Hopefully, copy editors will find another spike on which to impale sentences. Says an update to the AP Stylebook:
The traditional meaning is in a hopeful manner. Also acceptable is the modern usage: it’s hoped, we hope. Correct: “You’re leaving soon?” she asked hopefully.
The old rule:
It means in a hopeful manner. Do not use it to mean it is hoped, let us hope or we hope.
In his 2007 book “When You Catch an Adjective, Kill It,” Ben Yagoda summed up the history of this troublesome word: It has been used in its arriviste sense since at least 1702 and became a bugaboo in print around 1960. There’s no good argument against using it as a sentence adverb, he declares, but:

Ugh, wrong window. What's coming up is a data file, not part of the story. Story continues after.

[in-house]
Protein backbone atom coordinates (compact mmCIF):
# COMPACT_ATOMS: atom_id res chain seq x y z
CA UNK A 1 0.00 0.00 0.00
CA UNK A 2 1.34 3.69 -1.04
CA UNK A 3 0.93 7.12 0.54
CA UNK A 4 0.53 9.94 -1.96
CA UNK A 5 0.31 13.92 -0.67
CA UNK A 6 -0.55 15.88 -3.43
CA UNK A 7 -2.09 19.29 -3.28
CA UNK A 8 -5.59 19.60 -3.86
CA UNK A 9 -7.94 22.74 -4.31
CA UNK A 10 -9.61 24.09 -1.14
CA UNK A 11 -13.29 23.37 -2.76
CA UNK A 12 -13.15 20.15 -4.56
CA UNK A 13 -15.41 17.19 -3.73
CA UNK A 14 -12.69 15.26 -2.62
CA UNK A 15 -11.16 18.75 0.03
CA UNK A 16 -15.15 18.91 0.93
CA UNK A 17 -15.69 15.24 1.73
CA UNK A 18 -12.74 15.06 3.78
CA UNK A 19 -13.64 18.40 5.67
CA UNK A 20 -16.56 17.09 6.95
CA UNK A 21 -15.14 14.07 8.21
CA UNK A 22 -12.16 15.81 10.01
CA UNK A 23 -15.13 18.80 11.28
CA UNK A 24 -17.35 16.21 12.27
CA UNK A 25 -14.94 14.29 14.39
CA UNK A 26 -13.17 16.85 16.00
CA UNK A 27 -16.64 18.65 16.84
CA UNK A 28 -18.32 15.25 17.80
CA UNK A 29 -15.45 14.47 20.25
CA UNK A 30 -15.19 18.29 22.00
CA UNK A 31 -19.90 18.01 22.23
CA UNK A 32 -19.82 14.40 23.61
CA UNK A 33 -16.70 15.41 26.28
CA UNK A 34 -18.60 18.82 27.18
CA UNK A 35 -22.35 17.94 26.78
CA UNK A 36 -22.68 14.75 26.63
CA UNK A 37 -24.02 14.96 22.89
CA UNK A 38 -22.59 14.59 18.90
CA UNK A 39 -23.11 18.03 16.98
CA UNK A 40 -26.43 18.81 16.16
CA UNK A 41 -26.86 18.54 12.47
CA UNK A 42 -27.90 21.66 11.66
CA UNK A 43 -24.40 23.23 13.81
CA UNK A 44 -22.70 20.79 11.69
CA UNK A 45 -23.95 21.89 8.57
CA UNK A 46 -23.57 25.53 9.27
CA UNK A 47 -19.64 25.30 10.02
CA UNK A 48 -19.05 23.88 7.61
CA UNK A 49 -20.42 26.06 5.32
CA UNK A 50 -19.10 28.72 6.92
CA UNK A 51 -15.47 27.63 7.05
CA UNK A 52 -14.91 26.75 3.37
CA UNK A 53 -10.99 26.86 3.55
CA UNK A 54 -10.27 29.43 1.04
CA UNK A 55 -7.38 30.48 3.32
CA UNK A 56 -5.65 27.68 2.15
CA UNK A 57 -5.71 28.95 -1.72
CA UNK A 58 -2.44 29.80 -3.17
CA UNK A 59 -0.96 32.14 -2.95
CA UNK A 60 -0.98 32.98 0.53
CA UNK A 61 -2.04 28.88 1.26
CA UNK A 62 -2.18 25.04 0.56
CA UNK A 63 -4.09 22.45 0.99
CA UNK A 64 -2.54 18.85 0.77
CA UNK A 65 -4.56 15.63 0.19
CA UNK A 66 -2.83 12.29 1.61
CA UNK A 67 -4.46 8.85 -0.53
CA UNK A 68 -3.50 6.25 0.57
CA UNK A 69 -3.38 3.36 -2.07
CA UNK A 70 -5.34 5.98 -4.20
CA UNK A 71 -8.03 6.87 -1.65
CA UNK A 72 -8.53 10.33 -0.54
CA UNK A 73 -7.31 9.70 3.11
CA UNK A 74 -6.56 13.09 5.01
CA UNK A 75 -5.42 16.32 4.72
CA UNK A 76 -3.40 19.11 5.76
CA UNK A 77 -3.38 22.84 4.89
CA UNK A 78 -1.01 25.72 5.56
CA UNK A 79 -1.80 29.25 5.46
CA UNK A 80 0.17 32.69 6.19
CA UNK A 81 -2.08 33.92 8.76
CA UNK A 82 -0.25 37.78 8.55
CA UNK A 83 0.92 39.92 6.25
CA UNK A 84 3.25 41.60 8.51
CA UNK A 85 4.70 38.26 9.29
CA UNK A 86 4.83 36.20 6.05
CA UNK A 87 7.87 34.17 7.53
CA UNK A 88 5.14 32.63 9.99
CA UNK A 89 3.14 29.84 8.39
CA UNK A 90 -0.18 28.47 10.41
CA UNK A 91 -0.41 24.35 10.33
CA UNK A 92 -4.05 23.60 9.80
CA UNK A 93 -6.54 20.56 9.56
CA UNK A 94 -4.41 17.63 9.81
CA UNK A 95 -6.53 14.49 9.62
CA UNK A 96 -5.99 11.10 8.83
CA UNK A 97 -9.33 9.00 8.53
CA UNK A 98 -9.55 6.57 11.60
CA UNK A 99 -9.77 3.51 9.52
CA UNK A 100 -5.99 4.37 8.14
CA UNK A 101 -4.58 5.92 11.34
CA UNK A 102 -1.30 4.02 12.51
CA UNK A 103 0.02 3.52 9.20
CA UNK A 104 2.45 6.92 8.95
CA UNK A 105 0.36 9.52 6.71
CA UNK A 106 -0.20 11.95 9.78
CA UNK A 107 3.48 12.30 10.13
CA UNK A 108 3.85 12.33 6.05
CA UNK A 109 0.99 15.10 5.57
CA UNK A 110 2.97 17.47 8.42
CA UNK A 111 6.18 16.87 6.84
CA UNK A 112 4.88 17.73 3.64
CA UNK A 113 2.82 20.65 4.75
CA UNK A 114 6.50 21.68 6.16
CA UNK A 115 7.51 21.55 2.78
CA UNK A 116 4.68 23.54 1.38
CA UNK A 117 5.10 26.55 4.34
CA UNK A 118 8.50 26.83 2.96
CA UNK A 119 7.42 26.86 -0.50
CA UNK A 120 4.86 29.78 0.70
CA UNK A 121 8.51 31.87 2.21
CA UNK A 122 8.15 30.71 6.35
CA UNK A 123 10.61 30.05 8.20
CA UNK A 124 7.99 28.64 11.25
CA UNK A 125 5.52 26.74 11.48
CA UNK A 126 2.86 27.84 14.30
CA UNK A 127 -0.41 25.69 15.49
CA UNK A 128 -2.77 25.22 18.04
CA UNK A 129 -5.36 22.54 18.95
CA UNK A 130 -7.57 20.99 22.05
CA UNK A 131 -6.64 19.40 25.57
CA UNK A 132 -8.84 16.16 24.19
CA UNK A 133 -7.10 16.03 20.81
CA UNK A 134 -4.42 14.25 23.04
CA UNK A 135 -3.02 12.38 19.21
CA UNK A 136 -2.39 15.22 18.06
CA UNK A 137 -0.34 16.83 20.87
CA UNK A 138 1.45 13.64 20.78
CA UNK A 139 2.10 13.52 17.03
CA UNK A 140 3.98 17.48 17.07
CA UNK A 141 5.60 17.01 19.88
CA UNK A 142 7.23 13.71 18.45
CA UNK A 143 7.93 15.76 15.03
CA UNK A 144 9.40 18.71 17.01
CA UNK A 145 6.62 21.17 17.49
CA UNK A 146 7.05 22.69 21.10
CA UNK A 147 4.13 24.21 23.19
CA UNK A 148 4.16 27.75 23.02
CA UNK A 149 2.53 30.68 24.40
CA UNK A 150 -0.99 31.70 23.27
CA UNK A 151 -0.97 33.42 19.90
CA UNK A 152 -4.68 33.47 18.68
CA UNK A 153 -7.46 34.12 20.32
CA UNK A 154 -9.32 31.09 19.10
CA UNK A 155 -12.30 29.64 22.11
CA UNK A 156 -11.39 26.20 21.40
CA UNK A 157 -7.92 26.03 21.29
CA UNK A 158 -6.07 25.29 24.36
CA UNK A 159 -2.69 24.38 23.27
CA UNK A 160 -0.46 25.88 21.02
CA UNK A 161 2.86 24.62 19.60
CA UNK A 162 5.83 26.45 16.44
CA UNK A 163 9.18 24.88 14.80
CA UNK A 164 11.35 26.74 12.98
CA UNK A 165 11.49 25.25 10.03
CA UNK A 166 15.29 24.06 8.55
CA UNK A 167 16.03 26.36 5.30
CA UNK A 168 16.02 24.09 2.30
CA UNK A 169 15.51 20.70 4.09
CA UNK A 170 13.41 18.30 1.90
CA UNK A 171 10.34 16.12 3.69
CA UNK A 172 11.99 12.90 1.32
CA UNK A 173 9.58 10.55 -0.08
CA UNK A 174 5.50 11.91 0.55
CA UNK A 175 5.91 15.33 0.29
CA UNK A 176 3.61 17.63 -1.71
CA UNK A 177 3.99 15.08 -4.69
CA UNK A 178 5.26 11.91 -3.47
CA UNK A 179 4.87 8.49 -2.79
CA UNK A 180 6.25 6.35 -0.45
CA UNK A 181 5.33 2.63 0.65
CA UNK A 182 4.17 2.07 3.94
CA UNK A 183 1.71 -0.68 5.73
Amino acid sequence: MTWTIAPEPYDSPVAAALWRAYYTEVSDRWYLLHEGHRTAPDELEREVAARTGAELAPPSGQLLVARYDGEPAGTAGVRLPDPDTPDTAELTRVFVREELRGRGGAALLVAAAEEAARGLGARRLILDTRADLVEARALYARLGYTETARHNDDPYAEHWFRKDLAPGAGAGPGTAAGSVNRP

I don’t use hopefully in writing and I cast a cold eye on those who do. Hoping is a vague, unsophisticated, and largely uninteresting state of mind. One associates it with children and their feelings about birthday presents and snow days. Compared to the surgical precision of sentence adverbs like presumably, ostensibly, and understandably, hopefully is a bowl of mush.